Autistic Sensory Sensitivity on Campus: Part One, Introduction

This is the first in a five-part series of posts where Volunteer Contributor Patrick Dwyer takes a deep dive into autistic sensory sensitivities on campus. These blogs define, explore, contextualize, and provide suggestions for dealing with campus issues that arise from a variety of sensory challenges. 

I always used to find that my sensory sensitivities were the single most impairing symptom of my autism. Fortunately for me, my sensitivities aren’t nearly as severe today as they used to be, but there was a time when I could barely function in large, crowded spaces. Unfortunately, those who designed our world haven’t really taken autistic sensory sensitivities into account, so my sensory sensitivities meant that a very large portion of the world was effectively off-limits to me.

If you have sensory sensitivities, I suspect you won’t be surprised to learn that they are related to autistic people’s anxiety (Mazurek et al., 2013), participation in daily activities (Little et al., 2015), and quality of life (Lin & Huang, 2017). You might also be able to understand why sensory sensitivities are often reported as a problem in the college environment (Anderson et al., 2017).

autism sensory sensitivity college

This is the first in a series of posts in which we’ll be discussing sensory sensitivities at college. In this post, I’ll do my best to introduce the problem and provide a sort of vocabulary and framework that we can use to help understand our own sensory experiences. In following posts, I’ll discuss how sensory sensitivities might manifest on the college campus and how they can be affected by internal stresses and external contexts. Then, I’ll do my best to suggest coping strategies. Finally, we’ll discuss food.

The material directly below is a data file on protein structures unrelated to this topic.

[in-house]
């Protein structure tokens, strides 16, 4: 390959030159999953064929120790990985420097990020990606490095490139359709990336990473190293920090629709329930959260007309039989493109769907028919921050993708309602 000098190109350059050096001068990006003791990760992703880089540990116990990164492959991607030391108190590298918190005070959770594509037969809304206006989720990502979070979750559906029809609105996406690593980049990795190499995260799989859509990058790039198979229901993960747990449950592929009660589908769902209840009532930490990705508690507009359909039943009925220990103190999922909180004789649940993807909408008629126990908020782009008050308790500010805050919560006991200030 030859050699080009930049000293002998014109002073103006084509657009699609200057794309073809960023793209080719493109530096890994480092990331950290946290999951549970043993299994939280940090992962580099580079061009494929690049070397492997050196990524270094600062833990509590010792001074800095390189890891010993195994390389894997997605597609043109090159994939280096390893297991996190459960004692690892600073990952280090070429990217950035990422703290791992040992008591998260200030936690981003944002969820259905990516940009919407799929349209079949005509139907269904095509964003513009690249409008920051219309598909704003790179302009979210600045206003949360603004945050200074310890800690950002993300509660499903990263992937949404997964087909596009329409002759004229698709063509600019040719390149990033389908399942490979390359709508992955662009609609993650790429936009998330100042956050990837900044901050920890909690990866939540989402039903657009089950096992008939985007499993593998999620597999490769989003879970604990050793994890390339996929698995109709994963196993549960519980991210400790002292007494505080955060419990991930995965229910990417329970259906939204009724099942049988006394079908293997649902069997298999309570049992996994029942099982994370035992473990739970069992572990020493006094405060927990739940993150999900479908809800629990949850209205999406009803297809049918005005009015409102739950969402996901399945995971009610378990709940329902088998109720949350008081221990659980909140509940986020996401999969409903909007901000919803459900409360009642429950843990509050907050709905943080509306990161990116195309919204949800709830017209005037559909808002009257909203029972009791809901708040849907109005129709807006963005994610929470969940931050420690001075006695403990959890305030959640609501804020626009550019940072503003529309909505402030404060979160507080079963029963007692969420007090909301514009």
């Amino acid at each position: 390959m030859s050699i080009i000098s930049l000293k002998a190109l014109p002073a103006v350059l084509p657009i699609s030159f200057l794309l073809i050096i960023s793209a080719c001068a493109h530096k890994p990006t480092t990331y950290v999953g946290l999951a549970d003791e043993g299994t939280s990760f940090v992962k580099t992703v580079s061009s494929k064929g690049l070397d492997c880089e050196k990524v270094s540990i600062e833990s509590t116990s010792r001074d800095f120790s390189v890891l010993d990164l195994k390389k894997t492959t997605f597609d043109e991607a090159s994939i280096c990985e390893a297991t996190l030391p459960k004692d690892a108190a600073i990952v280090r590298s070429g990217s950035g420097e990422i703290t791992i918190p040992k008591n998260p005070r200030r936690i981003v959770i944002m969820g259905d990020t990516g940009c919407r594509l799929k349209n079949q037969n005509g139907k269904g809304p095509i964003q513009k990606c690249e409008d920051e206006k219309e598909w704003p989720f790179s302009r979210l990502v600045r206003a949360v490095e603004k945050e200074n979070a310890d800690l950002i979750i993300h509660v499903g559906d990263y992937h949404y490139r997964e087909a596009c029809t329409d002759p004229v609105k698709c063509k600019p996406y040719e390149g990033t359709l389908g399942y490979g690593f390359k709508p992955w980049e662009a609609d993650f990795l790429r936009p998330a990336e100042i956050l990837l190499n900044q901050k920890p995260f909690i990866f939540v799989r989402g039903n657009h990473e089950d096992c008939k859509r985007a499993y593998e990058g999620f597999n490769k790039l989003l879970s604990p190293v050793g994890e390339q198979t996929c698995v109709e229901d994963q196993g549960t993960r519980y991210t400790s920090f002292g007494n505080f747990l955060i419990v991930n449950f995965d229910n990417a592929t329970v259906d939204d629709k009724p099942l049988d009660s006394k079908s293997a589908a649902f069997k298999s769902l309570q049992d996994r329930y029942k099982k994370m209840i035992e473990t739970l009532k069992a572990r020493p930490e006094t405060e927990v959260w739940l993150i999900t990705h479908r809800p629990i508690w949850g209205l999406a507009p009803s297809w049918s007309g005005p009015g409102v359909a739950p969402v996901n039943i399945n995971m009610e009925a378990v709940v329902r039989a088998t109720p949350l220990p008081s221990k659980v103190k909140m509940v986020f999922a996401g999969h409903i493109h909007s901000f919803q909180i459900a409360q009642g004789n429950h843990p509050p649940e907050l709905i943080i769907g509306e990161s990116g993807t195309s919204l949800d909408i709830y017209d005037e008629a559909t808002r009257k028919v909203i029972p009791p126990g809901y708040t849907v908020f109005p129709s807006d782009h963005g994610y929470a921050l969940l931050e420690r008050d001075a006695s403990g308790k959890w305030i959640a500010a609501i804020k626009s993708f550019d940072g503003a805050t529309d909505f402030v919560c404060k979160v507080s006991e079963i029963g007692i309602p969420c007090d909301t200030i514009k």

This will be the most technical of the posts, but I think one of the reasons why it can be difficult to discuss our sensory experiences is that they are genuinely difficult to understand. Not only are they internal and subjective, but the English language doesn’t really have the vocabulary to describe them well. However, there’s a very interesting article that explains how communities of autistic adults, through discussing sensory processing with one another, are able to refine their understanding of their own sensory processing (Belek, 2018). My hope is that this post will help you better understand your own sensory symptoms.

Unfortunately, there’s also another reason why it can be difficult to discuss sensory experiences: everybody’s sensory experiences are unique. You’ve probably heard the old autism quote, “If you’ve met one person with autism, you’ve met one person with autism,” and sensory symptoms might be among the most variable and idiosyncratic symptoms in what is already a very heterogeneous autism neurophenotype.

Sensory Response Patterns

Fortunately, researchers have started to parse and break down the heterogeneity of sensory processing. One very general distinction can be drawn between patterns of sensory seeking, hypo-sensitivity, hyper-sensitivity, and enhanced perception.

Sensory seeking behaviour isn’t the focus of this discussion, but it refers to how one might enjoy a particularly sensory input so much that one would try to experience it repeatedly. For example, a sensory seeker might seek out certain tastes, or colours.

Hypo-sensitivity is an under-sensitivity to sensory inputs, perhaps even to the extent that one might not register certain inputs at all. There are anecdotes about some autistic people being hypo-sensitive even to extreme pain. However, hypo-sensitivity isn’t the focus of this discussion either.

Hyper-sensitivity refers to an aversive experience of being over-sensitive to sensory stimuli. Now, being hyper-sensitive doesn’t necessarily mean that one can hear sounds that others can’t, that one can distinguish between sounds that others would think the same, or that one has better visual acuity – those are examples of what we might call enhanced perception. Instead, hyper-sensitivity simply means that one finds the sensory stimulus unpleasant and overwhelming, regardless of whether one has enhanced perception or not. When I speak simply of “sensory sensitivity,” I really mean sensory hyper-sensitivity, and hyper-sensitivity is the focus of this discussion.